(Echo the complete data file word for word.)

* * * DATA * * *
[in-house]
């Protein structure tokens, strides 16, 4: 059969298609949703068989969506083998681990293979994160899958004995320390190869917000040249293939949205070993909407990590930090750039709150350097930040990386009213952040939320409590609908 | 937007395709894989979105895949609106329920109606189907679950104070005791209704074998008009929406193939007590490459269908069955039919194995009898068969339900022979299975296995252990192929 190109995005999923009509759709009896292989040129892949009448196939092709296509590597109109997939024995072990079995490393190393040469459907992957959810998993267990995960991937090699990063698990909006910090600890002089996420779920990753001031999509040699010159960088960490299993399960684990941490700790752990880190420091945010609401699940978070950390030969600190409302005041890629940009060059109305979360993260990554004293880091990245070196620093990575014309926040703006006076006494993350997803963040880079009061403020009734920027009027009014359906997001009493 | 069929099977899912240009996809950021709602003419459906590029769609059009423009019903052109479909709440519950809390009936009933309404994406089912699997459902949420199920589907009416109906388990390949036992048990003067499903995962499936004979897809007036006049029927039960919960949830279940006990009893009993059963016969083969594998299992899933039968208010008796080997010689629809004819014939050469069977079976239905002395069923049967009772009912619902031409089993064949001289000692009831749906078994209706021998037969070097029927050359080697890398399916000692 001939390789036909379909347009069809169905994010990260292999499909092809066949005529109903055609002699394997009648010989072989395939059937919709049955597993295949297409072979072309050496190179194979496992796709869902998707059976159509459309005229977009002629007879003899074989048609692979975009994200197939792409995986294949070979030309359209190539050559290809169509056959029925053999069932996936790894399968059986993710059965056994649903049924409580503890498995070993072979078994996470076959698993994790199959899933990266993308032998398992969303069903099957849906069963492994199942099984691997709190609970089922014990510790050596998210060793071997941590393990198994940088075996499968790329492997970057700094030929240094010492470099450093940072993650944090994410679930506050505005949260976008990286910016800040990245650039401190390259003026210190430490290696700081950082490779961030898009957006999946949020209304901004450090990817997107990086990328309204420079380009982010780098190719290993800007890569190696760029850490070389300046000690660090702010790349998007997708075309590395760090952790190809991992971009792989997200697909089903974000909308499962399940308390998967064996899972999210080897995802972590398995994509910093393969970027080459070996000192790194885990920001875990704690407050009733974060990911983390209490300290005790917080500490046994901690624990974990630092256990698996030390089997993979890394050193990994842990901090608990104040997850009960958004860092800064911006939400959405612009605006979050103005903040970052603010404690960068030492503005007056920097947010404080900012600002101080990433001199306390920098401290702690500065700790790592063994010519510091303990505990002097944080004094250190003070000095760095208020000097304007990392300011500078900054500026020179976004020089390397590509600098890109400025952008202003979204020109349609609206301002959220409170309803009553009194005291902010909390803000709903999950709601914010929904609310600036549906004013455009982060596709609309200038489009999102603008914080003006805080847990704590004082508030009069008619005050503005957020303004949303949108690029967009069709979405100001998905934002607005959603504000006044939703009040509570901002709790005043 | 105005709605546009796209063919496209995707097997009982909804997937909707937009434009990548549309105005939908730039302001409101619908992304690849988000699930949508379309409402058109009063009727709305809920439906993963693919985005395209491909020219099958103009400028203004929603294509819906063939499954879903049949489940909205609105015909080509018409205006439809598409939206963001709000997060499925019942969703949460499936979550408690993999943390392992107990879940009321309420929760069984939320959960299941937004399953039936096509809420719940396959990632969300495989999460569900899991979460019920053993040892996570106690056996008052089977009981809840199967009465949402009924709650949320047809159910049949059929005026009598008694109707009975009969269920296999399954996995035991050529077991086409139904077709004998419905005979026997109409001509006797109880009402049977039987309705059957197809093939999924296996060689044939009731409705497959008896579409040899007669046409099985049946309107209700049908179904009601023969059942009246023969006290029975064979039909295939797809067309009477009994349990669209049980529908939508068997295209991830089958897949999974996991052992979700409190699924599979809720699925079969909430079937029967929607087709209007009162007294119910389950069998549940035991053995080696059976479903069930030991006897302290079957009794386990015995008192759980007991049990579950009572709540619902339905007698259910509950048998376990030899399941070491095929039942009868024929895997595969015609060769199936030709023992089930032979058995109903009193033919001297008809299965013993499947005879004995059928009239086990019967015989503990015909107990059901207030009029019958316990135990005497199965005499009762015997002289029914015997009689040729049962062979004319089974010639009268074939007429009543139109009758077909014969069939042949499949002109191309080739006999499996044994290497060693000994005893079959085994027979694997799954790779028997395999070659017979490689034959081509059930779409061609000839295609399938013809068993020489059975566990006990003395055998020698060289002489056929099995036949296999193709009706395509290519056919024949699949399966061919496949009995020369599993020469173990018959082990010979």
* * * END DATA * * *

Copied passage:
[in-house]
């Protein structure tokens, strides 16, 4: 059969298609949703068989969506083998681990293979994160899958004995320390190869917000040249293939949205070993909407990590930090750039709150350097930040990386009213952040939320409590609908 | 937007395709894989979105895949609106329920109606189907679950104070005791209704074998008009929406193939007590490459269908069955039919194995009898068969339900022979299975296995252990192929 190109995005999923009509759709009896292989040129892949009448196939092709296509590597109109997939024995072990079995490393190393040469459907992957959810998993267990995960991937090699990063698990909006910090600890002089996420779920990753001031999509040699010159960088960490299993399960684990941490700790752990880190420091945010609401699940978070950390030969600190409302005041890629940009060059109305979360993260990554004293880091990245070196620093990575014309926040703006006076006494993350997803963040880079009061403020009734920027009027009014359906997001009493 | 069929099977899912240009996809950021709602003419459906590029769609059009423009019903052109479909709440519950809390009936009933309404994406089912699997459902949420199920589907009416109906388990390949036992048990003067499903995962499936004979897809007036006049029927039960919960949830279940006990009893009993059963016969083969594998299992899933039968208010008796080997010689629809004819014939050469069977079976239905002395069923049967009772009912619902031409089993064949001289000692009831749906078994209706021998037969070097029927050359080697890398399916000692 001939390789036909379909347009069809169905994010990260292999499909092809066949005529109903055609002699394997009648010989072989395939059937919709049955597993295949297409072979072309050496190179194979496992796709869902998707059976159509459309005229977009002629007879003899074989048609692979975009994200197939792409995986294949070979030309359209190539050559290809169509056959029925053999069932996936790894399968059986993710059965056994649903049924409580503890498995070993072979078994996470076959698993994790199959899933990266993308032998398992969303069903099957849906069963492994199942099984691997709190609970089922014990510790050596998210060793071997941590393990198994940088075996499968790329492997970057700094030929240094010492470099450093940072993650944090994410679930506050505005949260976008990286910016800040990245650039401190390259003026210190430490290696700081950082490779961030898009957006999946949020209304901004450090990817997107990086990328309204420079380009982010780098190719290993800007890569190696760029850490070389300046000690660090702010790349998007997708075309590395760090952790190809991992971009792989997200697909089903974000909308499962399940308390998967064996899972999210080897995802972590398995994509910093393969970027080459070996000192790194885990920001875990704690407050009733974060990911983390209490300290005790917080500490046994901690624990974990630092256990698996030390089997993979890394050193990994842990901090608990104040997850009960958004860092800064911006939400959405612009605006979050103005903040970052603010404690960068030492503005007056920097947010404080900012600002101080990433001199306390920098401290702690500065700790790592063994010519510091303990505990002097944080004094250190003070000095760095208020000097304007990392300011500078900054500026020179976004020089390397590509600098890109400025952008202003979204020109349609609206301002959220409170309803009553009194005291902010909390803000709903999950709601914010929904609310600036549906004013455009982060596709609309200038489009999102603008914080003006805080847990704590004082508030009069008619005050503005957020303004949303949108690029967009069709979405100001998905934002607005959603504000006044939703009040509570901002709790005043 | 105005709605546009796209063919496209995707097997009982909804997937909707937009434009990548549309105005939908730039302001409101619908992304690849988000699930949508379309409402058109009063009727709305809920439906993963693919985005395209491909020219099958103009400028203004929603294509819906063939499954879903049949489940909205609105015909080509018409205006439809598409939206963001709000997060499925019942969703949460499936979550408690993999943390392992107990879940009321309420929760069984939320959960299941937004399953039936096509809420719940396959990632969300495989999460569900899991979460019920053993040892996570106690056996008052089977009981809840199967009465949402009924709650949320047809159910049949059929005026009598008694109707009975009969269920296999399954996995035991050529077991086409139904077709004998419905005979026997109409001509006797109880009402049977039987309705059957197809093939999924296996060689044939009731409705497959008896579409040899007669046409099985049946309107209700049908179904009601023969059942009246023969006290029975064979039909295939797809067309009477009994349990669209049980529908939508068997295209991830089958897949999974996991052992979700409190699924599979809720699925079969909430079937029967929607087709209007009162007294119910389950069998549940035991053995080696059976479903069930030991006897302290079957009794386990015995008192759980007991049990579950009572709540619902339905007698259910509950048998376990030899399941070491095929039942009868024929895997595969015609060769199936030709023992089930032979058995109903009193033919001297008809299965013993499947005879004995059928009239086990019967015989503990015909107990059901207030009029019958316990135990005497199965005499009762015997002289029914015997009689040729049962062979004319089974010639009268074939007429009543139109009758077909014969069939042949499949002109191309080739006999499996044994290497060693000994005893079959085994027979694997799954790779028997395999070659017979490689034959081509059930779409061609000839295609399938013809068993020489059975566990006990003395055998020698060289002489056929099995036949296999193709009706395509290519056919024949699949399966061919496949009995020369599993020469173990018959082990010979």